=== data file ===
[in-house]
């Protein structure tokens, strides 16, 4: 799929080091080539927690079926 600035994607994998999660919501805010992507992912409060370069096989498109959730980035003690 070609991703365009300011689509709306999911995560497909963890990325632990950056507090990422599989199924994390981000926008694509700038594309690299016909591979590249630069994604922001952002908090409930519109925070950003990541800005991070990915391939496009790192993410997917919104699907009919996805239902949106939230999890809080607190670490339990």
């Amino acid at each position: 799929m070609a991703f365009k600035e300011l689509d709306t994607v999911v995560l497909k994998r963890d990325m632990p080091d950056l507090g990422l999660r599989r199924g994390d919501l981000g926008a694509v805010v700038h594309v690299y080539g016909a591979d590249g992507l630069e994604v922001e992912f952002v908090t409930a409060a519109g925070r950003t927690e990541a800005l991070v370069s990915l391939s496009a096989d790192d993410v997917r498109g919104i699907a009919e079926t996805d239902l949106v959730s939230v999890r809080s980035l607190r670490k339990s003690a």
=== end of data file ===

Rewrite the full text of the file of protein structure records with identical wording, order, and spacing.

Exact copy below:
[in-house]
């Protein structure tokens, strides 16, 4: 799929080091080539927690079926 600035994607994998999660919501805010992507992912409060370069096989498109959730980035003690 070609991703365009300011689509709306999911995560497909963890990325632990950056507090990422599989199924994390981000926008694509700038594309690299016909591979590249630069994604922001952002908090409930519109925070950003990541800005991070990915391939496009790192993410997917919104699907009919996805239902949106939230999890809080607190670490339990």
């Amino acid at each position: 799929m070609a991703f365009k600035e300011l689509d709306t994607v999911v995560l497909k994998r963890d990325m632990p080091d950056l507090g990422l999660r599989r199924g994390d919501l981000g926008a694509v805010v700038h594309v690299y080539g016909a591979d590249g992507l630069e994604v922001e992912f952002v908090t409930a409060a519109g925070r950003t927690e990541a800005l991070v370069s990915l391939s496009a096989d790192d993410v997917r498109g919104i699907a009919e079926t996805d239902l949106v959730s939230v999890r809080s980035l607190r670490k339990s003690a």